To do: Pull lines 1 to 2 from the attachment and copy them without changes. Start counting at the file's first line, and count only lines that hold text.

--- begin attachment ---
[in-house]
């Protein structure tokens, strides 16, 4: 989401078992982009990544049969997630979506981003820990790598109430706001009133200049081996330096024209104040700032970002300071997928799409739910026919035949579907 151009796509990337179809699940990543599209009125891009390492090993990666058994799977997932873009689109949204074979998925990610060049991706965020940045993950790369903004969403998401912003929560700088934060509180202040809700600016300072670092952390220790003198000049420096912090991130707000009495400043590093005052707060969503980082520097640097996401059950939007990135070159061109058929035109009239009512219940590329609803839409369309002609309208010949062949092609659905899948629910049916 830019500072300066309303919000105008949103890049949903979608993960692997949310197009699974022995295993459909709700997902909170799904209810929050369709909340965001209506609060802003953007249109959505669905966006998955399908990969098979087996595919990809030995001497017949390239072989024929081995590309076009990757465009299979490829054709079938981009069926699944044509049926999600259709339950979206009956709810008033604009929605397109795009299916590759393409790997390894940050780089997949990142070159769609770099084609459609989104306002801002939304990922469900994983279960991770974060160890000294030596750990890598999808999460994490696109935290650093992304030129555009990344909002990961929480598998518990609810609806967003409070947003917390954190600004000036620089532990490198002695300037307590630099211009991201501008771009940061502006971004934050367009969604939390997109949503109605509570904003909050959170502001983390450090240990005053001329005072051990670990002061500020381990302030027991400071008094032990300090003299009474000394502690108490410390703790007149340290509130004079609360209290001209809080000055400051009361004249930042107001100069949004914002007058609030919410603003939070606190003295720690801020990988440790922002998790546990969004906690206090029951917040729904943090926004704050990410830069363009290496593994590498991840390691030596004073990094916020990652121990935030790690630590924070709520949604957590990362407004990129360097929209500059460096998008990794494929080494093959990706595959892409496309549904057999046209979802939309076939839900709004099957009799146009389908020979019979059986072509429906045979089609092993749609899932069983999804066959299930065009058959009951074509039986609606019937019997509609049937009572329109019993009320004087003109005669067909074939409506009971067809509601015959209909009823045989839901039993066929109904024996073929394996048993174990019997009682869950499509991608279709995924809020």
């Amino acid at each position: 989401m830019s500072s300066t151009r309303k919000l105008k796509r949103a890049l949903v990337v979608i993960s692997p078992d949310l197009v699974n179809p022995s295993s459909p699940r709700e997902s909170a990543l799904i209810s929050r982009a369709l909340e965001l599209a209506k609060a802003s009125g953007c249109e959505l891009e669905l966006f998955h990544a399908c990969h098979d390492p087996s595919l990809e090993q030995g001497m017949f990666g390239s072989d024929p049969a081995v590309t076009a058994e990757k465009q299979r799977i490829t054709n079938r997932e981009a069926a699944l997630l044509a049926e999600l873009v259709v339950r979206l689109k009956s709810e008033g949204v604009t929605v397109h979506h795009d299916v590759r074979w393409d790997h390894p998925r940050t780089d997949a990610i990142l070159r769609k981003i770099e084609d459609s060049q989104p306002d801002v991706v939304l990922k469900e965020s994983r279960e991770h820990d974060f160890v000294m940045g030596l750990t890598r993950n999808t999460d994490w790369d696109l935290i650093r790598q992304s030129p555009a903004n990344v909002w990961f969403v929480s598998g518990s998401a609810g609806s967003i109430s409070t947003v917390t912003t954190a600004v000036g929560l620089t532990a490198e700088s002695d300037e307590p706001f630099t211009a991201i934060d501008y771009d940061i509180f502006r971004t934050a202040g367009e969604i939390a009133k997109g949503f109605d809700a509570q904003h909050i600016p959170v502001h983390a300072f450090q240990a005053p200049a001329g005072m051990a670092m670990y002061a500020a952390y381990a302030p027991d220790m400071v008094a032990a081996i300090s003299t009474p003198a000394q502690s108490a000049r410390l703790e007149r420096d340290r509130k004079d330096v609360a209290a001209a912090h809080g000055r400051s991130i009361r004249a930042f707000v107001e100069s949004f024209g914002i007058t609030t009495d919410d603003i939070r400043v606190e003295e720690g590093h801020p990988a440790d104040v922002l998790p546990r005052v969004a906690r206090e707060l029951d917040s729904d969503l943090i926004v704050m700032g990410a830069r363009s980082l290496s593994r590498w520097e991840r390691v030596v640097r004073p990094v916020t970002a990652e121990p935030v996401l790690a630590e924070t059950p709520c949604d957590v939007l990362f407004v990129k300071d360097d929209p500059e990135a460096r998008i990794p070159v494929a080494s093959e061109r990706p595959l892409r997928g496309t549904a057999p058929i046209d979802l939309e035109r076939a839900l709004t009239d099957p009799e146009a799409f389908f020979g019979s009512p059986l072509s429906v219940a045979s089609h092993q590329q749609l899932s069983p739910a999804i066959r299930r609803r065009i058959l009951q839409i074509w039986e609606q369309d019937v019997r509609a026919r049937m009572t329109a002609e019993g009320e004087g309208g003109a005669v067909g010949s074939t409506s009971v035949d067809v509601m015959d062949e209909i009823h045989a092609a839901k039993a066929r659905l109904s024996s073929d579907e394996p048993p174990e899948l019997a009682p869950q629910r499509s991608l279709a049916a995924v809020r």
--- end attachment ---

[in-house]
């Protein structure tokens, strides 16, 4: 989401078992982009990544049969997630979506981003820990790598109430706001009133200049081996330096024209104040700032970002300071997928799409739910026919035949579907 151009796509990337179809699940990543599209009125891009390492090993990666058994799977997932873009689109949204074979998925990610060049991706965020940045993950790369903004969403998401912003929560700088934060509180202040809700600016300072670092952390220790003198000049420096912090991130707000009495400043590093005052707060969503980082520097640097996401059950939007990135070159061109058929035109009239009512219940590329609803839409369309002609309208010949062949092609659905899948629910049916 830019500072300066309303919000105008949103890049949903979608993960692997949310197009699974022995295993459909709700997902909170799904209810929050369709909340965001209506609060802003953007249109959505669905966006998955399908990969098979087996595919990809030995001497017949390239072989024929081995590309076009990757465009299979490829054709079938981009069926699944044509049926999600259709339950979206009956709810008033604009929605397109795009299916590759393409790997390894940050780089997949990142070159769609770099084609459609989104306002801002939304990922469900994983279960991770974060160890000294030596750990890598999808999460994490696109935290650093992304030129555009990344909002990961929480598998518990609810609806967003409070947003917390954190600004000036620089532990490198002695300037307590630099211009991201501008771009940061502006971004934050367009969604939390997109949503109605509570904003909050959170502001983390450090240990005053001329005072051990670990002061500020381990302030027991400071008094032990300090003299009474000394502690108490410390703790007149340290509130004079609360209290001209809080000055400051009361004249930042107001100069949004914002007058609030919410603003939070606190003295720690801020990988440790922002998790546990969004906690206090029951917040729904943090926004704050990410830069363009290496593994590498991840390691030596004073990094916020990652121990935030790690630590924070709520949604957590990362407004990129360097929209500059460096998008990794494929080494093959990706595959892409496309549904057999046209979802939309076939839900709004099957009799146009389908020979019979059986072509429906045979089609092993749609899932069983999804066959299930065009058959009951074509039986609606019937019997509609049937009572329109019993009320004087003109005669067909074939409506009971067809509601015959209909009823045989839901039993066929109904024996073929394996048993174990019997009682869950499509991608279709995924809020």